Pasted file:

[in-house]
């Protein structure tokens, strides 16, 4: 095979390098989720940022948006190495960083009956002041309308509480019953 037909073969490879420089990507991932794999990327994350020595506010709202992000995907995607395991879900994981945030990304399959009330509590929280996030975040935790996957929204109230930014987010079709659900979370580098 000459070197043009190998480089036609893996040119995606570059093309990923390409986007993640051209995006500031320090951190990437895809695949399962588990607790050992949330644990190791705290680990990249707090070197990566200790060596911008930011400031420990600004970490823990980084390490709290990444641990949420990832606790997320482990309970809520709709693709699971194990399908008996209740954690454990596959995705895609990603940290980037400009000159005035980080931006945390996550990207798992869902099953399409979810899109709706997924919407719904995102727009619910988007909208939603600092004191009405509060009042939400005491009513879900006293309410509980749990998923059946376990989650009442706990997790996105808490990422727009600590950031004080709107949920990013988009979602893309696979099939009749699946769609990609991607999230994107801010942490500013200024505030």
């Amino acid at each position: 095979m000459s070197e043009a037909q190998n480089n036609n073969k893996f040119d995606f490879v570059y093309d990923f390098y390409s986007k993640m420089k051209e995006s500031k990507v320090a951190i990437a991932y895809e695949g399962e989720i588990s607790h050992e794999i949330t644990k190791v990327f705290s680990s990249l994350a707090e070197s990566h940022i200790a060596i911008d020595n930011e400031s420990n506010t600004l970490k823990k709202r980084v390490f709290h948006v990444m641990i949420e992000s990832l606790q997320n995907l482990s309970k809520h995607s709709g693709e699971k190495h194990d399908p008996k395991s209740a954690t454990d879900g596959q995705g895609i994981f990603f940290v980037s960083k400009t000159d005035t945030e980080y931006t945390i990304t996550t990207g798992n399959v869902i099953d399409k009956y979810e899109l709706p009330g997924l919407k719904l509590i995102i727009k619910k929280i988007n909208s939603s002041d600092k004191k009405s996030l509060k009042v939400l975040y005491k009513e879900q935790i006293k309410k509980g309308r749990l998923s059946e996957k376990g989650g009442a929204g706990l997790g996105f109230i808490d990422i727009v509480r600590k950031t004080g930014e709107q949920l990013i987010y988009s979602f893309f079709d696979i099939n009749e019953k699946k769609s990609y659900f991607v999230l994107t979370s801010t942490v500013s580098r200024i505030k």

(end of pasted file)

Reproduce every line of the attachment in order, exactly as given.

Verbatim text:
[in-house]
């Protein structure tokens, strides 16, 4: 095979390098989720940022948006190495960083009956002041309308509480019953 037909073969490879420089990507991932794999990327994350020595506010709202992000995907995607395991879900994981945030990304399959009330509590929280996030975040935790996957929204109230930014987010079709659900979370580098 000459070197043009190998480089036609893996040119995606570059093309990923390409986007993640051209995006500031320090951190990437895809695949399962588990607790050992949330644990190791705290680990990249707090070197990566200790060596911008930011400031420990600004970490823990980084390490709290990444641990949420990832606790997320482990309970809520709709693709699971194990399908008996209740954690454990596959995705895609990603940290980037400009000159005035980080931006945390996550990207798992869902099953399409979810899109709706997924919407719904995102727009619910988007909208939603600092004191009405509060009042939400005491009513879900006293309410509980749990998923059946376990989650009442706990997790996105808490990422727009600590950031004080709107949920990013988009979602893309696979099939009749699946769609990609991607999230994107801010942490500013200024505030």
């Amino acid at each position: 095979m000459s070197e043009a037909q190998n480089n036609n073969k893996f040119d995606f490879v570059y093309d990923f390098y390409s986007k993640m420089k051209e995006s500031k990507v320090a951190i990437a991932y895809e695949g399962e989720i588990s607790h050992e794999i949330t644990k190791v990327f705290s680990s990249l994350a707090e070197s990566h940022i200790a060596i911008d020595n930011e400031s420990n506010t600004l970490k823990k709202r980084v390490f709290h948006v990444m641990i949420e992000s990832l606790q997320n995907l482990s309970k809520h995607s709709g693709e699971k190495h194990d399908p008996k395991s209740a954690t454990d879900g596959q995705g895609i994981f990603f940290v980037s960083k400009t000159d005035t945030e980080y931006t945390i990304t996550t990207g798992n399959v869902i099953d399409k009956y979810e899109l709706p009330g997924l919407k719904l509590i995102i727009k619910k929280i988007n909208s939603s002041d600092k004191k009405s996030l509060k009042v939400l975040y005491k009513e879900q935790i006293k309410k509980g309308r749990l998923s059946e996957k376990g989650g009442a929204g706990l997790g996105f109230i808490d990422i727009v509480r600590k950031t004080g930014e709107q949920l990013i987010y988009s979602f893309f079709d696979i099939n009749e019953k699946k769609s990609y659900f991607v999230l994107t979370s801010t942490v500013s580098r200024i505030k």